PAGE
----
My father also decided that New Britain needed an art school. The headline from an article in the Sunday Hartford Courant reads: “Grandson of late Hawaiian ruler to be first director of institution which will teach students to paint along original lines.”
The article goes on: “A humble old red barn will soon become the home of New Britain 's first art school. Gone is the quiet that for years has haunted the old building as it stood, silent and ignored, at 30 Cedar Street . Today it echoes the sounds of busy workmen who are reconditioning it for the new and important role it is to play in the city's life. Within it's walls strange changes are taking place. Familiar stalls and stables are being torn away. Partitions are being removed. Rats and mice and cats, tenants of yesterday, have fled in terror before all this confusion. A big studio is being fashioned – a studio in which many future artists of New Britain will receive their first training.” This new institution was known as The Art League of New Britain or, more simply, The Studio.
Supporters of The Art League included Arthur Kimball, Judge Hungerford, William F. Brooks, Mrs. Stanley Hart, Miss Fanny Brown, Wesley Parker, Lawrence Edwardson, Miss Minna Richter, and Earle K. Bishop. Also Grace Vibberts and Margaret Cooper who donated paintings which were raffled off to raise seven hundred dollars for the art school. My father brought in Thomas Craven and William Zorach to lecture and Spencer Nichols and Herbert Meyer to teach art.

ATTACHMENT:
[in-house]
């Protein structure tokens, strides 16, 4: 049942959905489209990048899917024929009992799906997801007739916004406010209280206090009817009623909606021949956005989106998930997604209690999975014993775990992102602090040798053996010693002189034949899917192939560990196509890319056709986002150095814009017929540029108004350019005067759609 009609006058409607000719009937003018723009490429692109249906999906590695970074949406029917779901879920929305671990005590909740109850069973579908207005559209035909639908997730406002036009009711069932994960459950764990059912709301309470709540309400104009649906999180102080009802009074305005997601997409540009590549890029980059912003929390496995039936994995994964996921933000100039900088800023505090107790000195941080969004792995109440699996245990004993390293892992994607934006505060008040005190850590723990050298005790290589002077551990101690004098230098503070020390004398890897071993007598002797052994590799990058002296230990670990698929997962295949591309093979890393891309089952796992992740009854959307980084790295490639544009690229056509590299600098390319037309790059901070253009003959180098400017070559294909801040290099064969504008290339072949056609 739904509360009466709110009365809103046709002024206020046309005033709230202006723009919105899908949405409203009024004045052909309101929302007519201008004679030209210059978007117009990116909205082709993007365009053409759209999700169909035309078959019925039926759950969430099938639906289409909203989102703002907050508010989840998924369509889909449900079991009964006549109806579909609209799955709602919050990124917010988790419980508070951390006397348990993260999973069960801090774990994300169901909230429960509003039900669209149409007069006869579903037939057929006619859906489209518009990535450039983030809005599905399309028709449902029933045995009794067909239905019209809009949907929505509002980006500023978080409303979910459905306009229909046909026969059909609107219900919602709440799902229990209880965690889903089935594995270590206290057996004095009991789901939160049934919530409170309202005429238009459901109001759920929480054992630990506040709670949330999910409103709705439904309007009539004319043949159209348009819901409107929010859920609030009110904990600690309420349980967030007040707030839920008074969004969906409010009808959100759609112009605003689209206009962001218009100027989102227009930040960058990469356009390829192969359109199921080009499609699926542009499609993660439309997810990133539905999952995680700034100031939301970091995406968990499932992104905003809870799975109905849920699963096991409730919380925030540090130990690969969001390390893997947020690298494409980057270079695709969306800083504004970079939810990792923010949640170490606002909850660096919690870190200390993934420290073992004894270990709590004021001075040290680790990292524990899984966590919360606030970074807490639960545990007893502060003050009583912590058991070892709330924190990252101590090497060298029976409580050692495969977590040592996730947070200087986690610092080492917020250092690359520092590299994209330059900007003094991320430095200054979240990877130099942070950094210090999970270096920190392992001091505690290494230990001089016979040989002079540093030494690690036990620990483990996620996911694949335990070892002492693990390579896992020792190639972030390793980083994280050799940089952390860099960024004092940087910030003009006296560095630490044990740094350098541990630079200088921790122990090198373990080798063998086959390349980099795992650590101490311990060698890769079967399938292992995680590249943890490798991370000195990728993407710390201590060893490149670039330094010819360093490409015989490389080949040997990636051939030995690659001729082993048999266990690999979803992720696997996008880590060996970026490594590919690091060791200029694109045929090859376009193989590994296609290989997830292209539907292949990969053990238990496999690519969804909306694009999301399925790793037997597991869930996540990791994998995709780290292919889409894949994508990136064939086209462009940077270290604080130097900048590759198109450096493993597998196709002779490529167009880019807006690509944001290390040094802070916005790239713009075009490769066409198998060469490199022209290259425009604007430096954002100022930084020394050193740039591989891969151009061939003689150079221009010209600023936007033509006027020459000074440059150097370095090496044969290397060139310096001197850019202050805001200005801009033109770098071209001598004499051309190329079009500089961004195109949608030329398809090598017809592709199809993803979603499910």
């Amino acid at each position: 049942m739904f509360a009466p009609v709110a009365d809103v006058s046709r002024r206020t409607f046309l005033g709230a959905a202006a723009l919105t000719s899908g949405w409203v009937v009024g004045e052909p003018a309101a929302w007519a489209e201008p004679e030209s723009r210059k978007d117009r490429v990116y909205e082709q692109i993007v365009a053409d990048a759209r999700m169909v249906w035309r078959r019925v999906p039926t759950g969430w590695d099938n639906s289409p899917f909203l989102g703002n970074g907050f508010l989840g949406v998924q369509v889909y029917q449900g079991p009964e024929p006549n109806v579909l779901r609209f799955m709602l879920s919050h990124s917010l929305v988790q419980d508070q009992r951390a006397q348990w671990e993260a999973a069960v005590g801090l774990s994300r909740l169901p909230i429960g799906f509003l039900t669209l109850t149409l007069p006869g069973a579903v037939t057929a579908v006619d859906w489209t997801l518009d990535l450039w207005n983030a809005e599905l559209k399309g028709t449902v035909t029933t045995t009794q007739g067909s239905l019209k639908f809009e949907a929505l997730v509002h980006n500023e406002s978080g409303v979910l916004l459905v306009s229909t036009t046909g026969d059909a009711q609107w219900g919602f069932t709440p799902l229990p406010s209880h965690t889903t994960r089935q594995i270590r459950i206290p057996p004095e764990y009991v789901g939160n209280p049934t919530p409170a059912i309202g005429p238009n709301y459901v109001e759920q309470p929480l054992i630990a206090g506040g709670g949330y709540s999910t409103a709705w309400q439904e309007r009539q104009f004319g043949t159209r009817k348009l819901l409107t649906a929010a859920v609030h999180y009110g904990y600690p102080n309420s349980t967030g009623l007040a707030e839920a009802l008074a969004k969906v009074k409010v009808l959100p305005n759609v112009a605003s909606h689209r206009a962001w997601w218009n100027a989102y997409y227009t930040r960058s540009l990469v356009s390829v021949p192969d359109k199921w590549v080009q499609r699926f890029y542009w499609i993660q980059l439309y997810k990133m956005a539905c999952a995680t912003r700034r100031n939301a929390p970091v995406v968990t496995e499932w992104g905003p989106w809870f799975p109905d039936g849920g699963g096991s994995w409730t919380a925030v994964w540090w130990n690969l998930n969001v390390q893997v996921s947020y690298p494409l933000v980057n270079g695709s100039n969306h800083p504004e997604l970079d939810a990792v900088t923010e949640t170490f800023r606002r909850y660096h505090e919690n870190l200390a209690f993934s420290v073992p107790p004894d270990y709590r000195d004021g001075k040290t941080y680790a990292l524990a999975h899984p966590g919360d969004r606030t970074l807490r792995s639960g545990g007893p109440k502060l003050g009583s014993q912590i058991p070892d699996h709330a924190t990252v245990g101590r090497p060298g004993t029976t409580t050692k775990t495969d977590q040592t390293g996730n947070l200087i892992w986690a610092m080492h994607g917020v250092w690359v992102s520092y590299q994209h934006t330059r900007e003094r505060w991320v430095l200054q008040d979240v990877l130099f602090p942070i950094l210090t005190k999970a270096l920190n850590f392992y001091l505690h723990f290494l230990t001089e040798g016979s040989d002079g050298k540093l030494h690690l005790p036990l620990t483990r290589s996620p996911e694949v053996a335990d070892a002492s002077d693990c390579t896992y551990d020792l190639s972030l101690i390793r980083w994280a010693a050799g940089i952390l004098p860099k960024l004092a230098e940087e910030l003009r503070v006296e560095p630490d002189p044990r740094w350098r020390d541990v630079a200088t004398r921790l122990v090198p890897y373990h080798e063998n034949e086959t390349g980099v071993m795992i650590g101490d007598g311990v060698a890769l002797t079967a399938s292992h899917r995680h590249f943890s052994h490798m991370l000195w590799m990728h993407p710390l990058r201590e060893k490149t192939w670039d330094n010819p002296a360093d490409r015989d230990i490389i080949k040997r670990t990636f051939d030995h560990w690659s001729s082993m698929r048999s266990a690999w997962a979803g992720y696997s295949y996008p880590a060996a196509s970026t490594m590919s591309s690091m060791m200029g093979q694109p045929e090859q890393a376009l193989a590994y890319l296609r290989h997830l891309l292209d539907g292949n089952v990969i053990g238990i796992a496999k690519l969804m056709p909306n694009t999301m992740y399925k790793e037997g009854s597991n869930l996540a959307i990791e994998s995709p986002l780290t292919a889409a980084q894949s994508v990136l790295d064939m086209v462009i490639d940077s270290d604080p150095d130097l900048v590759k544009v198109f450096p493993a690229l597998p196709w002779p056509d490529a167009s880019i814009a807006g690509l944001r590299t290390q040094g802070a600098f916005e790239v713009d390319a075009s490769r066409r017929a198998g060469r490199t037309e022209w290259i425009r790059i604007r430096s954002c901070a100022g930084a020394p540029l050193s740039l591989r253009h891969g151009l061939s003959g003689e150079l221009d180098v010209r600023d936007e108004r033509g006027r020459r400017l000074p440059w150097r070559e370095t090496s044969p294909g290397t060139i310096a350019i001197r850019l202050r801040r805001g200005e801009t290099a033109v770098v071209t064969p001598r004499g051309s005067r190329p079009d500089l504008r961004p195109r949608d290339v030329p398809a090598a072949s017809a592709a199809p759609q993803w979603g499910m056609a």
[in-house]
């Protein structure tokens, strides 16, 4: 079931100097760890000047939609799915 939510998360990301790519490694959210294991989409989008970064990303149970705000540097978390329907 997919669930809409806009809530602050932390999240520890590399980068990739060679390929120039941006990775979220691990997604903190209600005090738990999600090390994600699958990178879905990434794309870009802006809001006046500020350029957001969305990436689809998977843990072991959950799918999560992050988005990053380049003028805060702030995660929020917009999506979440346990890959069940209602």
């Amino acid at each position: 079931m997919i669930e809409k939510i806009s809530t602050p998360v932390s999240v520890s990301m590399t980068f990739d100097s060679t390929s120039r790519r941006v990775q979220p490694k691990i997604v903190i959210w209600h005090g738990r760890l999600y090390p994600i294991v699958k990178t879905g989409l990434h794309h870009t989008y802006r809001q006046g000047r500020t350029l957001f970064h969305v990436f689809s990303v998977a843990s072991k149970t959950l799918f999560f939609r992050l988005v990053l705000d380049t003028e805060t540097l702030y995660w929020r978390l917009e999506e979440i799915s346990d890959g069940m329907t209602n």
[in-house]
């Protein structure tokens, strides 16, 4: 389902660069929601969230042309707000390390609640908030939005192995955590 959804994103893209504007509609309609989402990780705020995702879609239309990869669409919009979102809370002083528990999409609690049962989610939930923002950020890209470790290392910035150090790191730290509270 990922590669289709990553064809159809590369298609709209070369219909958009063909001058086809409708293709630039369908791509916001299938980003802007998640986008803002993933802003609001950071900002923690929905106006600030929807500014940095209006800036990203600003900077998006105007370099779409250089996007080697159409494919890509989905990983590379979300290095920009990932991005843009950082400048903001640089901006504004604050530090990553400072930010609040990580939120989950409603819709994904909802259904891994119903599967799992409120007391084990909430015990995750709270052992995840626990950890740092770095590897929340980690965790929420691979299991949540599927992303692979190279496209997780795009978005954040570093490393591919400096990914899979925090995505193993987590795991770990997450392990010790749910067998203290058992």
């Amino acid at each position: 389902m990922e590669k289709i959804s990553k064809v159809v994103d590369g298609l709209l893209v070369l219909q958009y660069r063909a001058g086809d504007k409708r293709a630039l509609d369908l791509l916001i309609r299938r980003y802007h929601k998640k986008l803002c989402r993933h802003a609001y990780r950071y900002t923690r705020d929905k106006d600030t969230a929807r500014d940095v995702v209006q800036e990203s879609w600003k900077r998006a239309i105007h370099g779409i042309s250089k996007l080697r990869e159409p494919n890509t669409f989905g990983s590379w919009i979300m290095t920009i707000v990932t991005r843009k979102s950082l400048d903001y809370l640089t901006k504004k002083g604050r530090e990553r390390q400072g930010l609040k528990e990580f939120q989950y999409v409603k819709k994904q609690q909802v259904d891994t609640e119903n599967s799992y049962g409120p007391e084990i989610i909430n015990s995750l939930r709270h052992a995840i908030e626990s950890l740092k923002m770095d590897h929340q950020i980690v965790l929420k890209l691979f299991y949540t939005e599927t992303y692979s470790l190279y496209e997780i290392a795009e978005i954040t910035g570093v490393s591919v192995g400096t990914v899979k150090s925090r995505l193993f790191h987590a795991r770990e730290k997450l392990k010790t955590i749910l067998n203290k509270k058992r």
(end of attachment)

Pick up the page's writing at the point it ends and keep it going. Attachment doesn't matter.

Sandy Low and his colleague, Walter Korder, painted dozens of murals at the Art League, beginning in 1937 with a series he called “The Connecticut Murals.” Among them, Walter and Sandy painted a 30-foot piece that was displayed at the New Britain Savings and Loan Association in 1957. As I understand it, the artists charged $5 a square foot. The murals were put up in restaurants, hotels and office buildings.
The Studio transformed the social life of New Britain by bringing together in moments of camaraderie, probably for the first time, artists and people from all walks of life - businessmen, storeowners, lawyers, doctors - all kinds of folks that would normally not have anything to do with artists. The Studio's motto, meticulously painted, presumably by my father, hung prominently over a workbench that also served as an impromptu bar during parties. It read: “welcome all both great and small.” And that's how it was.